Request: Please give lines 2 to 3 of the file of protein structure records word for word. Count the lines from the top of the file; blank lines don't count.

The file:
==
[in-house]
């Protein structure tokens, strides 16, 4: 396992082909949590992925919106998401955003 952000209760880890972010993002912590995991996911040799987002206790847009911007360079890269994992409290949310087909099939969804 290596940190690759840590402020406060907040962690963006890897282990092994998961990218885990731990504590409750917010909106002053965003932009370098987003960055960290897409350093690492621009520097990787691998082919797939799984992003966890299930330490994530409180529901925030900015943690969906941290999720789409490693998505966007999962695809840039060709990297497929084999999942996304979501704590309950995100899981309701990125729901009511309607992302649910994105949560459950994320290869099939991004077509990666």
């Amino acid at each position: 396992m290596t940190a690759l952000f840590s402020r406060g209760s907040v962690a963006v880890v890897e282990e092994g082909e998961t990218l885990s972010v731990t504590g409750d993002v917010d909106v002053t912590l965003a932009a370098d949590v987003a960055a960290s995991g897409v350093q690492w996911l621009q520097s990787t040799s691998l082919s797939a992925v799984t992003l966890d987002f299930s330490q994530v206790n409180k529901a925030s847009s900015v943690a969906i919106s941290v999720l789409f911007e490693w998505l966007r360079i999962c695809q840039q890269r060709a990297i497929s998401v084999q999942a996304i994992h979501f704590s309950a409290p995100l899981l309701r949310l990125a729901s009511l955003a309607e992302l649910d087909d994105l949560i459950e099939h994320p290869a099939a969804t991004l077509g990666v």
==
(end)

């Protein structure tokens, strides 16, 4: 396992082909949590992925919106998401955003 952000209760880890972010993002912590995991996911040799987002206790847009911007360079890269994992409290949310087909099939969804 290596940190690759840590402020406060907040962690963006890897282990092994998961990218885990731990504590409750917010909106002053965003932009370098987003960055960290897409350093690492621009520097990787691998082919797939799984992003966890299930330490994530409180529901925030900015943690969906941290999720789409490693998505966007999962695809840039060709990297497929084999999942996304979501704590309950995100899981309701990125729901009511309607992302649910994105949560459950994320290869099939991004077509990666």
């Amino acid at each position: 396992m290596t940190a690759l952000f840590s402020r406060g209760s907040v962690a963006v880890v890897e282990e092994g082909e998961t990218l885990s972010v731990t504590g409750d993002v917010d909106v002053t912590l965003a932009a370098d949590v987003a960055a960290s995991g897409v350093q690492w996911l621009q520097s990787t040799s691998l082919s797939a992925v799984t992003l966890d987002f299930s330490q994530v206790n409180k529901a925030s847009s900015v943690a969906i919106s941290v999720l789409f911007e490693w998505l966007r360079i999962c695809q840039q890269r060709a990297i497929s998401v084999q999942a996304i994992h979501f704590s309950a409290p995100l899981l309701r949310l990125a729901s009511l955003a309607e992302l649910d087909d994105l949560i459950e099939h994320p290869a099939a969804t991004l077509g990666v």